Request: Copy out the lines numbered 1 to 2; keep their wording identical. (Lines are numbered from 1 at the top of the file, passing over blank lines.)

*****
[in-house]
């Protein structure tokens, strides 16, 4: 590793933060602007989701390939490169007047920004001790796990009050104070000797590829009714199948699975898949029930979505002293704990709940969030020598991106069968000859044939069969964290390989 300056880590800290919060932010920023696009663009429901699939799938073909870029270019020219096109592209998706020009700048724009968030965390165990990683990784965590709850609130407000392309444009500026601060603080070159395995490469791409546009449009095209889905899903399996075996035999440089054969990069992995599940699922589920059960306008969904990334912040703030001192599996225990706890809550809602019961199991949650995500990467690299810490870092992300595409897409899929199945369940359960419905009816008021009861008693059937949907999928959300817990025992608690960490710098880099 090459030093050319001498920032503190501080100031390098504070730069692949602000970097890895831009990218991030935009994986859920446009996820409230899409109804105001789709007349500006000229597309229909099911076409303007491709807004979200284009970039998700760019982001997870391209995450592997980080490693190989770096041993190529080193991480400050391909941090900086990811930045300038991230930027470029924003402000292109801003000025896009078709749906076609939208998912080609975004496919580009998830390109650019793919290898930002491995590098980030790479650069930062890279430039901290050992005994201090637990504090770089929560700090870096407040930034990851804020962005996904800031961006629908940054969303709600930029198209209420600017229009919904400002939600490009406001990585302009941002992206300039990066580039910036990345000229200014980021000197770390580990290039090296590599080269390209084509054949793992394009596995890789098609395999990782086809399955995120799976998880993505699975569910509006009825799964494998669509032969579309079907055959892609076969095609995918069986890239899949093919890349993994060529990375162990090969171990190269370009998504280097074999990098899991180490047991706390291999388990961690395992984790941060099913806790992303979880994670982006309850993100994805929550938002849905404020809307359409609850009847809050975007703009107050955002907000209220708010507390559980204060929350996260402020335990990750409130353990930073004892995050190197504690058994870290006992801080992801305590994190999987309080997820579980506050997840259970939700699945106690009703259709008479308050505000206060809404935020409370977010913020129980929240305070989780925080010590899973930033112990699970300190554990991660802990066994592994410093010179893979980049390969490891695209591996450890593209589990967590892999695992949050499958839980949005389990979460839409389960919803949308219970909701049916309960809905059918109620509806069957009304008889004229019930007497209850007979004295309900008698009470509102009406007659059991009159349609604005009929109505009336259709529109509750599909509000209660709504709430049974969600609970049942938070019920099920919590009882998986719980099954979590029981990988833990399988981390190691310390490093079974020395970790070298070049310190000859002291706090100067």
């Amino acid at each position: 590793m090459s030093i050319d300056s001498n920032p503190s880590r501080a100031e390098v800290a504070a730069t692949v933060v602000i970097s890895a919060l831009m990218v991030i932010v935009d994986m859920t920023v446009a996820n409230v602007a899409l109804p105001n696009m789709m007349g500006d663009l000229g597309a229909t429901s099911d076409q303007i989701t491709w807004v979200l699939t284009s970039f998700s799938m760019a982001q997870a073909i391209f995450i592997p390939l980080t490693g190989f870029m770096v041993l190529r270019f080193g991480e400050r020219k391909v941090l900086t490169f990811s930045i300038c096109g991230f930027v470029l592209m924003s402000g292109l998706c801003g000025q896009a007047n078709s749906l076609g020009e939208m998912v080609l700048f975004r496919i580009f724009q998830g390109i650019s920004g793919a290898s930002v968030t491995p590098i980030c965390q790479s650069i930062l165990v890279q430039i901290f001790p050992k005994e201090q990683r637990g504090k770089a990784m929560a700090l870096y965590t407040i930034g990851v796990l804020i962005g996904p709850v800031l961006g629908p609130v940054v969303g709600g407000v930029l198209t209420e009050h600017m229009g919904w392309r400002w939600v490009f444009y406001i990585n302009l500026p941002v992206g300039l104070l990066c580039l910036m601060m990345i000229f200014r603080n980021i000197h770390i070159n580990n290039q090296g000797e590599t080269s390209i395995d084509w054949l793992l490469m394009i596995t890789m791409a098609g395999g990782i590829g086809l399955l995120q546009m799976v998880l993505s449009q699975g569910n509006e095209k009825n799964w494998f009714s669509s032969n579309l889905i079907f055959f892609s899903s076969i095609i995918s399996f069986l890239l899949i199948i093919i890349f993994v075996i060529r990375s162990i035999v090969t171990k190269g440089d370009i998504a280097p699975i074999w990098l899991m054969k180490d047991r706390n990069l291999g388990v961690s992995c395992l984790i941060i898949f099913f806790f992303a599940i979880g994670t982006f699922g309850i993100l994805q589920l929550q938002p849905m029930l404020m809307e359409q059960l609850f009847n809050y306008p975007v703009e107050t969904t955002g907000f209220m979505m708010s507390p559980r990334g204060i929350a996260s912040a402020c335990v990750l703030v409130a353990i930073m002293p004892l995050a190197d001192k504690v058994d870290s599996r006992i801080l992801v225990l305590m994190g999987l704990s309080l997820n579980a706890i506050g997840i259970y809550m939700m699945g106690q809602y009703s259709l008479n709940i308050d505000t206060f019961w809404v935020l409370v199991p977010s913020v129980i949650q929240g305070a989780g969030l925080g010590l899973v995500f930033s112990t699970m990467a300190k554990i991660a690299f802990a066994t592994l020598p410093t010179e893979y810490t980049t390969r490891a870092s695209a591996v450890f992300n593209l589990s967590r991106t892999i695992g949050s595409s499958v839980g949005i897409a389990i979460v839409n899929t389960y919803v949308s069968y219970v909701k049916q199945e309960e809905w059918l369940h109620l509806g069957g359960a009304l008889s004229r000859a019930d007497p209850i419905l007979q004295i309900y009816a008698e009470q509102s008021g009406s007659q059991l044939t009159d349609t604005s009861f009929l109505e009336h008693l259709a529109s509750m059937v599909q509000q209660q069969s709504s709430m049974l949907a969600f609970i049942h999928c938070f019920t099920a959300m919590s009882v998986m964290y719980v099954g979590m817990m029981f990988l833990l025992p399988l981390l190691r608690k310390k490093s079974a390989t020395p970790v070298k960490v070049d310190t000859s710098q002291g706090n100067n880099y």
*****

[in-house]
């Protein structure tokens, strides 16, 4: 590793933060602007989701390939490169007047920004001790796990009050104070000797590829009714199948699975898949029930979505002293704990709940969030020598991106069968000859044939069969964290390989 300056880590800290919060932010920023696009663009429901699939799938073909870029270019020219096109592209998706020009700048724009968030965390165990990683990784965590709850609130407000392309444009500026601060603080070159395995490469791409546009449009095209889905899903399996075996035999440089054969990069992995599940699922589920059960306008969904990334912040703030001192599996225990706890809550809602019961199991949650995500990467690299810490870092992300595409897409899929199945369940359960419905009816008021009861008693059937949907999928959300817990025992608690960490710098880099 090459030093050319001498920032503190501080100031390098504070730069692949602000970097890895831009990218991030935009994986859920446009996820409230899409109804105001789709007349500006000229597309229909099911076409303007491709807004979200284009970039998700760019982001997870391209995450592997980080490693190989770096041993190529080193991480400050391909941090900086990811930045300038991230930027470029924003402000292109801003000025896009078709749906076609939208998912080609975004496919580009998830390109650019793919290898930002491995590098980030790479650069930062890279430039901290050992005994201090637990504090770089929560700090870096407040930034990851804020962005996904800031961006629908940054969303709600930029198209209420600017229009919904400002939600490009406001990585302009941002992206300039990066580039910036990345000229200014980021000197770390580990290039090296590599080269390209084509054949793992394009596995890789098609395999990782086809399955995120799976998880993505699975569910509006009825799964494998669509032969579309079907055959892609076969095609995918069986890239899949093919890349993994060529990375162990090969171990190269370009998504280097074999990098899991180490047991706390291999388990961690395992984790941060099913806790992303979880994670982006309850993100994805929550938002849905404020809307359409609850009847809050975007703009107050955002907000209220708010507390559980204060929350996260402020335990990750409130353990930073004892995050190197504690058994870290006992801080992801305590994190999987309080997820579980506050997840259970939700699945106690009703259709008479308050505000206060809404935020409370977010913020129980929240305070989780925080010590899973930033112990699970300190554990991660802990066994592994410093010179893979980049390969490891695209591996450890593209589990967590892999695992949050499958839980949005389990979460839409389960919803949308219970909701049916309960809905059918109620509806069957009304008889004229019930007497209850007979004295309900008698009470509102009406007659059991009159349609604005009929109505009336259709529109509750599909509000209660709504709430049974969600609970049942938070019920099920919590009882998986719980099954979590029981990988833990399988981390190691310390490093079974020395970790070298070049310190000859002291706090100067």